Can You Eat Green Potatoes?

It’s been a long week, and the one bright spot is that humble bag of potatoes in the pantry. Soon you’ll transform them into some truly delicious french fries. But what do you do when you pull out said bag of potatoes and find bright green spots on them? Have your french fry dreams died before they even began?

We break down the science behind why potatoes turn green and share how to still enjoy your favorite potato recipes safely. Learn more about food safety by reading about orange pith, that red stuff on lettuce, and what to do when baby carrots develop a white cast.

Why do potatoes turn green?

When potatoes are exposed to direct sunlight, they will naturally start to turn green. The green color comes from chlorophyll, a term you probably haven’t heard since middle school science class. Chlorophyll is a harmless compound that gives plants their green color.

Chlorophyll is essential for photosynthesis, the process that plants use to feed themselves. Exposure to sunlight speeds up the production of chlorophyll in potatoes. This is why it’s important to store them in a dark area.

Are green potatoes safe to eat?

According to the National Capital Poison Center, green potatoes are not safe to eat. When chlorophyll increases in a potato, turning it green, it’s likely that the compound solanine has also increased. A higher level of solanine causes potatoes to taste bitter and can even lead to health problems.

When eaten in large quantities, this compound can lead to digestive issues like nausea and diarrhea, as well as headaches and neurological problems. However, it’s helpful to know that you’d have to eat a serious amount of green potatoes to start to feel these effects. That being said, a good rule when it comes to potatoes is this: If it tastes bitter, don’t eat it.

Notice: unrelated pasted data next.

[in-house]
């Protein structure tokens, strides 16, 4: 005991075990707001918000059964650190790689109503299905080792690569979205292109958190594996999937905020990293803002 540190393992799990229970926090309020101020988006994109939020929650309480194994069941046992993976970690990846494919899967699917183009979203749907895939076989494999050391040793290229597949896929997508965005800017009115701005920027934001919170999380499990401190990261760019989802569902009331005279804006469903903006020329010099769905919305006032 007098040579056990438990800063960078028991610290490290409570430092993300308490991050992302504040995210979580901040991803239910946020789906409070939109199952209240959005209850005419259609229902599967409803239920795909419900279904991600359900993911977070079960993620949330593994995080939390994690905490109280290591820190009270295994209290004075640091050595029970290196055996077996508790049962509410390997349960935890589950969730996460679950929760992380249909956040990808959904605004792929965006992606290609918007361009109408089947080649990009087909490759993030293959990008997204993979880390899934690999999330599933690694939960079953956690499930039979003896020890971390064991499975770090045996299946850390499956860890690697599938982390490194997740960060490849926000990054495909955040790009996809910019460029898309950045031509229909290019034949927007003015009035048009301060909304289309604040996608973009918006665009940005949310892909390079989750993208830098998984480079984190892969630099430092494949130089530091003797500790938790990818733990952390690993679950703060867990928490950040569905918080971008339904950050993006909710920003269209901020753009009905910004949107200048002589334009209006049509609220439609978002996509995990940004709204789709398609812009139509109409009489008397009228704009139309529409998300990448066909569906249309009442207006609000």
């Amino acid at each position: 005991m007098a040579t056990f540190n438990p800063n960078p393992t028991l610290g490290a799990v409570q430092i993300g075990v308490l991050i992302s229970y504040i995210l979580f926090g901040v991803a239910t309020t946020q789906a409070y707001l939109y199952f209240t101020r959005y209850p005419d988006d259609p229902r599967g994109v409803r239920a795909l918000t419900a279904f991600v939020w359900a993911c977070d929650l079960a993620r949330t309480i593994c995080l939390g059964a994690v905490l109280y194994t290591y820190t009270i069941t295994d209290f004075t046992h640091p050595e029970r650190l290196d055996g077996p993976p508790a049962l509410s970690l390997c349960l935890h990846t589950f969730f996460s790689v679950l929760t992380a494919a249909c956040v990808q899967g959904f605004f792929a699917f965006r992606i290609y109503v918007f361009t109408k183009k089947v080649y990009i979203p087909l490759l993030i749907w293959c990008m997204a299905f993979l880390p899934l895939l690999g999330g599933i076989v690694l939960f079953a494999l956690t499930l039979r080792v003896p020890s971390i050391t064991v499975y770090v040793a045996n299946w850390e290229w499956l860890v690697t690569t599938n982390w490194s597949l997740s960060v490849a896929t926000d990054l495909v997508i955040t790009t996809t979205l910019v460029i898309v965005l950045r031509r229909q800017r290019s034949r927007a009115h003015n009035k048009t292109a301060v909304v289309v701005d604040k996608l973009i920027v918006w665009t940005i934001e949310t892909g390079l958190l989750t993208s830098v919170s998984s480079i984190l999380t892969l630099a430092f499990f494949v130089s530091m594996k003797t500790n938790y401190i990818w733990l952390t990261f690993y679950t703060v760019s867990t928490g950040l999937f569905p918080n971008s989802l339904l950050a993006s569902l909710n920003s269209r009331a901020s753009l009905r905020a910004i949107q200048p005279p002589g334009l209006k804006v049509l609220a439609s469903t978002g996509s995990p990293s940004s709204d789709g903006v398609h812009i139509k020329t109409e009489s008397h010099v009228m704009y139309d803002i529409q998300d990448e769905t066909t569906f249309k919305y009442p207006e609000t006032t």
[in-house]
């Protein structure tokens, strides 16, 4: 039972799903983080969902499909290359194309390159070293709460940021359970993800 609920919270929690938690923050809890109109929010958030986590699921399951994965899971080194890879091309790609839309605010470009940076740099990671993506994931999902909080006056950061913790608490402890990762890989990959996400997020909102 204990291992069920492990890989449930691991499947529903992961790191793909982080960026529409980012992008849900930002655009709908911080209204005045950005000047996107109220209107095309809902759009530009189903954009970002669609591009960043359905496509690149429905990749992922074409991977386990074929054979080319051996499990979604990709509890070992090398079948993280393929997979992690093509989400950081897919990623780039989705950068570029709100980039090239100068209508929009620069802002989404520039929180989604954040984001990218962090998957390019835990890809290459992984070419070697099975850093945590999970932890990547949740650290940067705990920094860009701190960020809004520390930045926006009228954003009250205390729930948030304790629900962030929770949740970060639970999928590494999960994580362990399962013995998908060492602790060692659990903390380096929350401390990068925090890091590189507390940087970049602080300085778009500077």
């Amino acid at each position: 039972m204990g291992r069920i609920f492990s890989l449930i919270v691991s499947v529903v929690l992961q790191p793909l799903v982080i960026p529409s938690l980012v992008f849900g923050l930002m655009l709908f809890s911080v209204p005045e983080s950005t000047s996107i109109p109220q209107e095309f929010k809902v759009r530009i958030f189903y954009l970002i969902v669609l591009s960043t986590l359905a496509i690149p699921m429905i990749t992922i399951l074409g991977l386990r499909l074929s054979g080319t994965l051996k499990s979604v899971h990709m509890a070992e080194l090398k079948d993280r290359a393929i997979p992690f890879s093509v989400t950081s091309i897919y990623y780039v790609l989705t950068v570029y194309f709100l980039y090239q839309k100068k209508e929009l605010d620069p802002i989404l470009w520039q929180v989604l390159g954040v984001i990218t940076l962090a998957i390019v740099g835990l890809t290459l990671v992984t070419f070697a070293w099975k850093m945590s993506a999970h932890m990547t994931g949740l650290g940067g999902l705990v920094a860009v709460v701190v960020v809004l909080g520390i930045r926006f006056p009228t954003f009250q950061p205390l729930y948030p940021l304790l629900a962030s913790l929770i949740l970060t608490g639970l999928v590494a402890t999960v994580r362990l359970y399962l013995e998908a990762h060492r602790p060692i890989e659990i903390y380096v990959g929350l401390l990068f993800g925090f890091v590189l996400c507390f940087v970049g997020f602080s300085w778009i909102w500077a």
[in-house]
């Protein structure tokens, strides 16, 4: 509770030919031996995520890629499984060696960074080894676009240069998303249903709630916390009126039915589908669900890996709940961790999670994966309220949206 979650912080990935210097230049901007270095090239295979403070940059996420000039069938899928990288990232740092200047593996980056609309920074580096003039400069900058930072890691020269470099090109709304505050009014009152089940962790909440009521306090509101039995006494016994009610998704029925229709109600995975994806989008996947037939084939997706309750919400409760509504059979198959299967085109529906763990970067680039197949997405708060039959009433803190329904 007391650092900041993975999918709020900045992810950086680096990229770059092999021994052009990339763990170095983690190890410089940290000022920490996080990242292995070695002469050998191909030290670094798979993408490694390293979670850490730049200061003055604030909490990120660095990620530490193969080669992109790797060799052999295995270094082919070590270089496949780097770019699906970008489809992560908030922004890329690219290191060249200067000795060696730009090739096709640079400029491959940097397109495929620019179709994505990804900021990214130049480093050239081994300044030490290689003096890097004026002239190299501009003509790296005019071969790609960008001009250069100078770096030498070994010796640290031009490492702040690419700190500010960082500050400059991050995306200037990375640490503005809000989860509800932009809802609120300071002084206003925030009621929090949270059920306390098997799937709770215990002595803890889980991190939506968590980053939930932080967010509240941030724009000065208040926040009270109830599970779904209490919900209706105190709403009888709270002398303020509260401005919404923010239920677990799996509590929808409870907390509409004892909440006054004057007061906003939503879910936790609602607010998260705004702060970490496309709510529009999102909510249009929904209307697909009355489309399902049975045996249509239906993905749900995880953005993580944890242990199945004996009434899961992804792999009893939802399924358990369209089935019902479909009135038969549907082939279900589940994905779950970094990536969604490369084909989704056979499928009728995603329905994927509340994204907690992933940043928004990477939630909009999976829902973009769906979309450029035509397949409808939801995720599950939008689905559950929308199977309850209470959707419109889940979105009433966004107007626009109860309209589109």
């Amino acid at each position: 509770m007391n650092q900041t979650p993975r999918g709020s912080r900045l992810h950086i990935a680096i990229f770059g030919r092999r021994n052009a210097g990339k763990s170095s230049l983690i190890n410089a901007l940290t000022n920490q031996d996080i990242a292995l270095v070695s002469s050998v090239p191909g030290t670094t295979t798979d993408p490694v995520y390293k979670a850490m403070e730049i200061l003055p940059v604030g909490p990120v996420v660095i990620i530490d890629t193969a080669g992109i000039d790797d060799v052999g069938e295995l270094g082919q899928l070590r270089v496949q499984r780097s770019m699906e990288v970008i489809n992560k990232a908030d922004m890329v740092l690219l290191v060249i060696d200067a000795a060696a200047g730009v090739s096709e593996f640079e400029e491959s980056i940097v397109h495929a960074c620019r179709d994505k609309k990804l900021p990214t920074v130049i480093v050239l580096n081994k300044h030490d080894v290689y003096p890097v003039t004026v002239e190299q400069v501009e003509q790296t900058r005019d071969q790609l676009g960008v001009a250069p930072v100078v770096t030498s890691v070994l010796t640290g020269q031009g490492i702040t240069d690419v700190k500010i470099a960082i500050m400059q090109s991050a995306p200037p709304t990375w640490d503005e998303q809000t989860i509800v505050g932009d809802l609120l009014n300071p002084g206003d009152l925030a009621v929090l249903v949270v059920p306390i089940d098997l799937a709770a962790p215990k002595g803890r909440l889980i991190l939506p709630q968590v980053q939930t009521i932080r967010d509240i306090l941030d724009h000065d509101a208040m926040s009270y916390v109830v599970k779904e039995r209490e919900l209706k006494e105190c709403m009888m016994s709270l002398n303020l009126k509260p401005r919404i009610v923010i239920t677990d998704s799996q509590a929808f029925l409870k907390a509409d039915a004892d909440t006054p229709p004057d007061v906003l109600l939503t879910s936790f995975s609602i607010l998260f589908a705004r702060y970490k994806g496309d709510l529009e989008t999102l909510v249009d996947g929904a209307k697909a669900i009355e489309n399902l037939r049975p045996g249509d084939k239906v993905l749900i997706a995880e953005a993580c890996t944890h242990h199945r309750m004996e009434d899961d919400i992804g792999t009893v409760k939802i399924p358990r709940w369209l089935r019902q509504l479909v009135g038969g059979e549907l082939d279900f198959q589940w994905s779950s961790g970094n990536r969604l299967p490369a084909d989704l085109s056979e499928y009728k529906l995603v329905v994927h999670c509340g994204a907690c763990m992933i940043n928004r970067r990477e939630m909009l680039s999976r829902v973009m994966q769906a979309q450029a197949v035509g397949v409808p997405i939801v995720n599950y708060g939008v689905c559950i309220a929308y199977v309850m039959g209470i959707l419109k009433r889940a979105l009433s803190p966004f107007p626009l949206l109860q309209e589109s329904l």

How to fix green potatoes

So does that mean that an entire bag of potatoes with green spots has to be trashed? Not exactly. If a small part of your potato has turned green, fear not. There is no need to toss the whole spud. Simple cut off the green part and use the rest of the potato safely. According to the United States Department of Agriculture, it’s best to also remove the potato’s skin, because more solanine is found in the skin.

To prevent your potatoes from turning green too soon, always store them away from direct sunlight. A cool, dark place like the pantry or a cabinet is best. Basements make a great storage spot as well.

Need to use up some potatoes tonight? Find out if it’s safe to use sprouted potatoes.

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Originally Published on Taste of Home

Carrie Madormo
Carrie Madormo is a business and wellness writer for internationally-recognized publications. Her writing has been featured in Working Mother, USA Today, and the Huffington Post. As a former nurse, Madormo loves to translate complex health studies into engaging content. She is passionate about empowering readers to live their best lives by taking control of their health.